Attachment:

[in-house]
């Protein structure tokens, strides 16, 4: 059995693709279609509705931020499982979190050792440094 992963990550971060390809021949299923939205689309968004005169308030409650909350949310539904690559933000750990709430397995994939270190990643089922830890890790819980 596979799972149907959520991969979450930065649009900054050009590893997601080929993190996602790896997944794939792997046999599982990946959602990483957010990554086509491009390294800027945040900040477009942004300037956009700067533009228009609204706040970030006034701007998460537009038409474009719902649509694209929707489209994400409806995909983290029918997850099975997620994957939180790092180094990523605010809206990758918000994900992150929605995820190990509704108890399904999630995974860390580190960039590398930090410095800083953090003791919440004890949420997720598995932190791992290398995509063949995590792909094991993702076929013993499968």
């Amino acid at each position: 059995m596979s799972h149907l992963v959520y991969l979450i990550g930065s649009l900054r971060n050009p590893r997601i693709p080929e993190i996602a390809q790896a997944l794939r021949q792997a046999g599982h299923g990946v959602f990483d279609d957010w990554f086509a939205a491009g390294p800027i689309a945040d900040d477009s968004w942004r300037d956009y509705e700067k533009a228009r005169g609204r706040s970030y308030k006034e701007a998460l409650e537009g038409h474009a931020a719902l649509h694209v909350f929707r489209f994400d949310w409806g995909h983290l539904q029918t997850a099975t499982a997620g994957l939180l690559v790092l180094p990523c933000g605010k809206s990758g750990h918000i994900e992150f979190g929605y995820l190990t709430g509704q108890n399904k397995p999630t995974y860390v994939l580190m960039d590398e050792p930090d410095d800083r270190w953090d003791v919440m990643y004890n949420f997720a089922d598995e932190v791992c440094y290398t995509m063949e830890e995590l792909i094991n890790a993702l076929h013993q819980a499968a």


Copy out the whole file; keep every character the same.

[in-house]
């Protein structure tokens, strides 16, 4: 059995693709279609509705931020499982979190050792440094 992963990550971060390809021949299923939205689309968004005169308030409650909350949310539904690559933000750990709430397995994939270190990643089922830890890790819980 596979799972149907959520991969979450930065649009900054050009590893997601080929993190996602790896997944794939792997046999599982990946959602990483957010990554086509491009390294800027945040900040477009942004300037956009700067533009228009609204706040970030006034701007998460537009038409474009719902649509694209929707489209994400409806995909983290029918997850099975997620994957939180790092180094990523605010809206990758918000994900992150929605995820190990509704108890399904999630995974860390580190960039590398930090410095800083953090003791919440004890949420997720598995932190791992290398995509063949995590792909094991993702076929013993499968």
């Amino acid at each position: 059995m596979s799972h149907l992963v959520y991969l979450i990550g930065s649009l900054r971060n050009p590893r997601i693709p080929e993190i996602a390809q790896a997944l794939r021949q792997a046999g599982h299923g990946v959602f990483d279609d957010w990554f086509a939205a491009g390294p800027i689309a945040d900040d477009s968004w942004r300037d956009y509705e700067k533009a228009r005169g609204r706040s970030y308030k006034e701007a998460l409650e537009g038409h474009a931020a719902l649509h694209v909350f929707r489209f994400d949310w409806g995909h983290l539904q029918t997850a099975t499982a997620g994957l939180l690559v790092l180094p990523c933000g605010k809206s990758g750990h918000i994900e992150f979190g929605y995820l190990t709430g509704q108890n399904k397995p999630t995974y860390v994939l580190m960039d590398e050792p930090d410095d800083r270190w953090d003791v919440m990643y004890n949420f997720a089922d598995e932190v791992c440094y290398t995509m063949e830890e995590l792909i094991n890790a993702l076929h013993q819980a499968a």